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Don't Give Your Money Away

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It’s a common enough scenario these days. Someone calls accounts payable claiming to be a vendor and says, “We’re having issues with our bank account, so when you send out our payment, please don’t use the account number you have.”

The caller then provides a new account number, often at a different financial institution altogether. Maybe two months later, accounts payable will get another call, this time from the real vendor, who wants to know why his company has never been paid.

While this is “not something the FBI tracks,” according to Greg Bangs, vice president and worldwide crime insurance manager for Chubb, a 2011 survey by Checkpoint Technologies indicated that nearly half of the businesses they contacted had experienced a loss of this type. The numbers are impressive: Most losses are between $25,000 and $100,000, but some are in excess of that.

The deception, said Bangs, may occur by phone or by email, and it may be someone impersonating a vendor, a client of the firm or even a senior executive of the company itself. The goal is the same, though: to dupe the company out of a sizable amount of money and then disappear.

“They’re convincing through various means,” said Bangs: “social media, online research, telephone conversations [to get information that is] designed to make them more believable.”

This kind of loss is not covered by standard crime policies. Bangs said crime insurance covers a “criminal act in which something has been taken from the company that has the crime insurance. […] As long as you can prove someone took it, [it's covered.] But with social engineering fraud scams, it’s not that someone has taken something, but that someone has voluntarily given it up because they’ve been tricked. That’s not covered” by standard policies.

But Chubb’s new social engineering fraud endorsement, launched at the end of July, does cover such losses. Coverage is available up to $250,000 per occurrence with no annual aggregate, according to the company. Higher limits may be available to qualified customers. It’s not available on all policies—and sorry, advisors, but Bangs pointed out that most of your coverage is “written in the Financial Institutions unit at Chubb, which does not offer this endorsement.” However, insureds under Chubb commercial crime policies are eligible.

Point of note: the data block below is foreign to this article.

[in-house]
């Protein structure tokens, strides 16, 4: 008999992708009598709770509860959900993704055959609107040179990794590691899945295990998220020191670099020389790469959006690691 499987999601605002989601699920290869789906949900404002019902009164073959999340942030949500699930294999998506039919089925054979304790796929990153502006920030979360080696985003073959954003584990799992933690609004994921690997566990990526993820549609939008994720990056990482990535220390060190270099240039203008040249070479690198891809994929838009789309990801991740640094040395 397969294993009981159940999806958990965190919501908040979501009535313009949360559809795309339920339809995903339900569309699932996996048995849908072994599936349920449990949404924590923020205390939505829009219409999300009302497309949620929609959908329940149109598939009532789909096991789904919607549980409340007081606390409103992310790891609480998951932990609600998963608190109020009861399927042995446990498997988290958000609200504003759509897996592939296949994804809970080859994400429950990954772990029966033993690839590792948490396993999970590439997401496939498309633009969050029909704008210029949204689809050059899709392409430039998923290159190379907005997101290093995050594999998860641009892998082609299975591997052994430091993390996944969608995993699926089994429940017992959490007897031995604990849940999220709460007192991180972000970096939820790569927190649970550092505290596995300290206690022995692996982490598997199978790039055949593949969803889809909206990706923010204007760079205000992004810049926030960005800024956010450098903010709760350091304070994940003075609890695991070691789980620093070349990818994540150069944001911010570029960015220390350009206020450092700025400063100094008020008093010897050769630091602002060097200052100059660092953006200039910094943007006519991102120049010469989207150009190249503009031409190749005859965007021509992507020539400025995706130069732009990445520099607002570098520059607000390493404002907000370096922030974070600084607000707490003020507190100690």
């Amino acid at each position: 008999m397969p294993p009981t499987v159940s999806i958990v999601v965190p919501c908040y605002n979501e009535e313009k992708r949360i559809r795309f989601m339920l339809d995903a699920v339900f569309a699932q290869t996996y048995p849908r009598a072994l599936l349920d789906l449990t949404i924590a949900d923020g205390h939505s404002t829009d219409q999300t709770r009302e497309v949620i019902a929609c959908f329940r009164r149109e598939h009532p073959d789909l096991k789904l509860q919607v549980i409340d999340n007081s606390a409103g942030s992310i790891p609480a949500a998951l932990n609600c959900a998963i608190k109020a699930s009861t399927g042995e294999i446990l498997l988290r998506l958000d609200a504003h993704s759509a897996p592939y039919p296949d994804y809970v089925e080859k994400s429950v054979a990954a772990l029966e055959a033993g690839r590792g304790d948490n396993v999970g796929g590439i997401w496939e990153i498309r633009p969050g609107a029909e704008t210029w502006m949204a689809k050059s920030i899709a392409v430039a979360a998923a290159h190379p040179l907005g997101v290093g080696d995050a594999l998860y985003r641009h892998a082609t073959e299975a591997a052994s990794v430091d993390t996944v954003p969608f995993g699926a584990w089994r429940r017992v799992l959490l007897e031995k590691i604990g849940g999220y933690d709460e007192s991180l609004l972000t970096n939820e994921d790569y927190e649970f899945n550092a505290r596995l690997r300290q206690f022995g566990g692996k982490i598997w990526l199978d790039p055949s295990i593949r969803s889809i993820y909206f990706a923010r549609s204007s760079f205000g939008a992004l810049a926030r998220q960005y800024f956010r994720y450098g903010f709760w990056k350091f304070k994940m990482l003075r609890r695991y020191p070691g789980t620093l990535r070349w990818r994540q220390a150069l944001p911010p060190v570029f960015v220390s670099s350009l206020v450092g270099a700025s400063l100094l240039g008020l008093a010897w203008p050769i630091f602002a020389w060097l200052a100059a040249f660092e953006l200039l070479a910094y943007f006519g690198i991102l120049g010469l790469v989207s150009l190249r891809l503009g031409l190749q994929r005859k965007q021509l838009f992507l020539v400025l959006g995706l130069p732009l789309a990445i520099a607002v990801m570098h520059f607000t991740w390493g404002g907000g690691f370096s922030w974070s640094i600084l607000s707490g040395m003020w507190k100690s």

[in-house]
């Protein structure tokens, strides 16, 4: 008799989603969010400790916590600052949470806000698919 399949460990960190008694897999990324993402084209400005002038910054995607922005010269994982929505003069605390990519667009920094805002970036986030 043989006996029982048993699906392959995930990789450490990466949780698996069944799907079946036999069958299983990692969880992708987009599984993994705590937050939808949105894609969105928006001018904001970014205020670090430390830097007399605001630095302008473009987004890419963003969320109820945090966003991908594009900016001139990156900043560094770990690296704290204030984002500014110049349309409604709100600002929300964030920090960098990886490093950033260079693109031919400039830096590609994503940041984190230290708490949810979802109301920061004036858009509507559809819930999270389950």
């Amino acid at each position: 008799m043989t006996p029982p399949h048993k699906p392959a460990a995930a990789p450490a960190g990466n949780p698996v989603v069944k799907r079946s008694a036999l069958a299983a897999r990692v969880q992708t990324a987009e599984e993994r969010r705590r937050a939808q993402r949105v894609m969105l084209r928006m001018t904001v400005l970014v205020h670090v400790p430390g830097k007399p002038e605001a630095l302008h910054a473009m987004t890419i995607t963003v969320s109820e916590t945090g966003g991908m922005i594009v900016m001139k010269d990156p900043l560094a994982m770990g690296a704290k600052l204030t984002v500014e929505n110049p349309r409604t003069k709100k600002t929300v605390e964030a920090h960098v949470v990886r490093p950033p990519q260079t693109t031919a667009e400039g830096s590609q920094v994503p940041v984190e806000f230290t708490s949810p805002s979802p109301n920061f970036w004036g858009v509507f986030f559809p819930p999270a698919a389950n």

The scams reach the next level with imitations of clients or of company executives. In either case, the fraudster has done his or her research so that they can convincingly present themselves as a client or as a high-level executive of the very company being punked.

For example, a scammer will choose a key executive of his target company, then bone up on personal and professional information from social media. He will often go so far as to study recordings of the executive’s speeches so that he can imitate the person’s cadence and intonation.

Then, said Bangs, “they’ll call someone, generally in the wire transfer area, and say, ‘I’m the CEO of our Asian subsidiary. We have an urgent need to get $2 million to China.’” If an employee has the good sense and backbone to challenge them, they’ll resort to intimidation with an indignant “Do you know who I am?” speech. Bangs said it’s amazing how effective that is; an employee will usually abandon efforts to verify what the fraudster has told him and just send the money. Most of the time it’s a lot of money—considerably more than the vendor or client imitation scams will net.

Even if a company has procedures in place to verify information, Bangs said, people by nature try to be helpful and want to please, so they often bypass the very steps that would uncover the fraud.

“Make sure you have certain controls in place,” he said. “If you allow employees to change banking information, make sure they verify it by going back to earlier information on record, not from the information on the scam email or provided by the fraudster. Use real contact information.”

Of course, insurance is no substitute for shoring up weak links. Covered or not, any company can make its position stronger by impressing on employees the need to follow proper procedures.


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